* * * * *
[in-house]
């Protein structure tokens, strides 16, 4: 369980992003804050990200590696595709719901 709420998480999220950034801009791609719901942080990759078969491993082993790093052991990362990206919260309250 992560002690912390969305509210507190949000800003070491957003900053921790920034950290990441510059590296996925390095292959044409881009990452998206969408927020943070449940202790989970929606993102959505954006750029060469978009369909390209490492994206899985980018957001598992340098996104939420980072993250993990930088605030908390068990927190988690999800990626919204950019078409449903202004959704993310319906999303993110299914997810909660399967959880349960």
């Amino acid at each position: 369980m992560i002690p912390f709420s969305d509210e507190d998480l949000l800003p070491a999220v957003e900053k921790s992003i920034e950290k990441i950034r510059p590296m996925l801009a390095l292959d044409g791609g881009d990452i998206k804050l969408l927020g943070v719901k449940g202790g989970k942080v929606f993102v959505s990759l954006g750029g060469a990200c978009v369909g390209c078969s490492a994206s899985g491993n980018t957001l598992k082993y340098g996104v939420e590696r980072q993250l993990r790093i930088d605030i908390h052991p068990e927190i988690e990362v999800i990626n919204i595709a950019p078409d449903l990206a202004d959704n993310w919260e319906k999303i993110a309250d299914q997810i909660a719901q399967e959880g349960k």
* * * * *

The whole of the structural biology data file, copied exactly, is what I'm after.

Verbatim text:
[in-house]
């Protein structure tokens, strides 16, 4: 369980992003804050990200590696595709719901 709420998480999220950034801009791609719901942080990759078969491993082993790093052991990362990206919260309250 992560002690912390969305509210507190949000800003070491957003900053921790920034950290990441510059590296996925390095292959044409881009990452998206969408927020943070449940202790989970929606993102959505954006750029060469978009369909390209490492994206899985980018957001598992340098996104939420980072993250993990930088605030908390068990927190988690999800990626919204950019078409449903202004959704993310319906999303993110299914997810909660399967959880349960």
């Amino acid at each position: 369980m992560i002690p912390f709420s969305d509210e507190d998480l949000l800003p070491a999220v957003e900053k921790s992003i920034e950290k990441i950034r510059p590296m996925l801009a390095l292959d044409g791609g881009d990452i998206k804050l969408l927020g943070v719901k449940g202790g989970k942080v929606f993102v959505s990759l954006g750029g060469a990200c978009v369909g390209c078969s490492a994206s899985g491993n980018t957001l598992k082993y340098g996104v939420e590696r980072q993250l993990r790093i930088d605030i908390h052991p068990e927190i988690e990362v999800i990626n919204i595709a950019p078409d449903l990206a202004d959704n993310w919260e319906k999303i993110a309250d299914q997810i909660a719901q399967e959880g349960k």